By Michelle Goldchain
Cyberattacks, phishing emails, malware, data breaches, and hackers are all threatening K-12 school districts across the county, and technology leaders are scrambling to fight them off.
Nationwide, there is a growing emphasis on improving cybersecurity in K-12 schools, according to Phil Morris, the director of operations and technology for the Kane County Regional Office of Education in suburban Chicago and past president of the Illinois Educational Technology Leaders, but those efforts still have “a ways to go,” he said.
As part of the monthly #edCTOchat Morris organizes aimed at K-12 chief technology officers and other school and district technology leaders, Morris will focus discussion on Education Week’s recent special report on cybersecurity, “K-12 Cybersecurity: Big Threats and Best Practices.” The chat will take place April 9, starting at 2 p.m. ET
The #edCTOchat will feature discussion around successful approaches to prevent a cyberattack, tools that CTOs and other district leaders use to improve cybersecurity, and best practices around training district staff.
Doug Levin, the founder of the K-12 Cybersecurity Resource Center and the president of EdTech Strategies and will also participate in the chat. Levin penned an opinion piece for the report titled, “Why K-12 Cybersecurity Is Only as Good as the Leadership at the Top.”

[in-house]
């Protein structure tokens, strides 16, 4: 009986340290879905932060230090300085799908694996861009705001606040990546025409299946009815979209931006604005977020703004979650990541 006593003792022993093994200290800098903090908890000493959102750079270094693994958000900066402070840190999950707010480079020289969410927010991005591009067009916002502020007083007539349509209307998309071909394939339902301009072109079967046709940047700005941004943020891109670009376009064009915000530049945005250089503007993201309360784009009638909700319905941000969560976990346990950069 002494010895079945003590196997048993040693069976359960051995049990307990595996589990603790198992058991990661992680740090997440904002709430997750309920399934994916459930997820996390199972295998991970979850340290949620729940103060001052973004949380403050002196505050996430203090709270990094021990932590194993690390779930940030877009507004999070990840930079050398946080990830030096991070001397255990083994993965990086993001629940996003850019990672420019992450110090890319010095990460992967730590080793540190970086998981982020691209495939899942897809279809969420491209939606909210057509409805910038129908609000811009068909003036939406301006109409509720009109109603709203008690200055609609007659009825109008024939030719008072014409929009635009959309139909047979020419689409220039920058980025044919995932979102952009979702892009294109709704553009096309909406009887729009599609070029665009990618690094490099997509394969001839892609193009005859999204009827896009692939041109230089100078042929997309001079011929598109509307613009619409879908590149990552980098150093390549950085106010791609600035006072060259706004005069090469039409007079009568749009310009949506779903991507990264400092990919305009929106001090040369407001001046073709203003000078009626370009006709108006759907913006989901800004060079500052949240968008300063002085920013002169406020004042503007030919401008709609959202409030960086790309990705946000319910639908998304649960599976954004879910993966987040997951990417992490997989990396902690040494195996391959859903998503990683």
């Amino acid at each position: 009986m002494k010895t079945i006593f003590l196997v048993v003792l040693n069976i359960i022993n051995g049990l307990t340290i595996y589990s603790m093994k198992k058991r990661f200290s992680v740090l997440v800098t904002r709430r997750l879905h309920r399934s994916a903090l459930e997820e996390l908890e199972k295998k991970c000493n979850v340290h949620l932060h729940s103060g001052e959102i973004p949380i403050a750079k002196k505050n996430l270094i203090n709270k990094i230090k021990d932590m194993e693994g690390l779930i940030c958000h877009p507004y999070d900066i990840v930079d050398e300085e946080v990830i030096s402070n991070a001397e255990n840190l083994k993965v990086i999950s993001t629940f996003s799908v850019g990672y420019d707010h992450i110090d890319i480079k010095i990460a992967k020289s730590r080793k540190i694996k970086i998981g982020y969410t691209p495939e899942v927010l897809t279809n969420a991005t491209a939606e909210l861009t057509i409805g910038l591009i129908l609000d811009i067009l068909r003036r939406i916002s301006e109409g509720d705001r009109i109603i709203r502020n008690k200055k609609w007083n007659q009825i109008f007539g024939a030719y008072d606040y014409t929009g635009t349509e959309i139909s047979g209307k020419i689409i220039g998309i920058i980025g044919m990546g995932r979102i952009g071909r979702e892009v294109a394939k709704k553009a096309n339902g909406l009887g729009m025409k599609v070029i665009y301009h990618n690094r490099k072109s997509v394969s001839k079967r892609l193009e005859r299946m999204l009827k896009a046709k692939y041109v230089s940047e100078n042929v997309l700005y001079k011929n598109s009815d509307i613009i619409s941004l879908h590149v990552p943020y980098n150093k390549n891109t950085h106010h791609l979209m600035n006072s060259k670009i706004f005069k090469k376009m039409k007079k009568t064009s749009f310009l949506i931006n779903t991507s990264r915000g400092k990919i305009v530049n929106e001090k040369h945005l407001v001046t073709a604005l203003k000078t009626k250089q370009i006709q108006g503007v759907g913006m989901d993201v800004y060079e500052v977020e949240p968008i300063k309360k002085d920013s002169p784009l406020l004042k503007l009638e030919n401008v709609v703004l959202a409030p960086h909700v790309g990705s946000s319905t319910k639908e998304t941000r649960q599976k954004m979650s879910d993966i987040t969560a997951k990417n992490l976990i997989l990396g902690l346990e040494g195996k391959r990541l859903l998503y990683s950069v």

With these #edCTOchat chats, Morris said he hopes to help connect chief technology officers from around the country to boost awareness around topics like student-data privacy or budgeting for technology and cybersecurity.
There have now been over 400 reports of cybersecurity-related incidents involving U.S. public schools since 2016, according to the K-12 Cybersecurity Resource Center.
Morris said, “It’s not if, it’s when you’re going to have to deal with some kind of cybersecurity attack.”
A version of this news article first appeared in the Digital Education blog.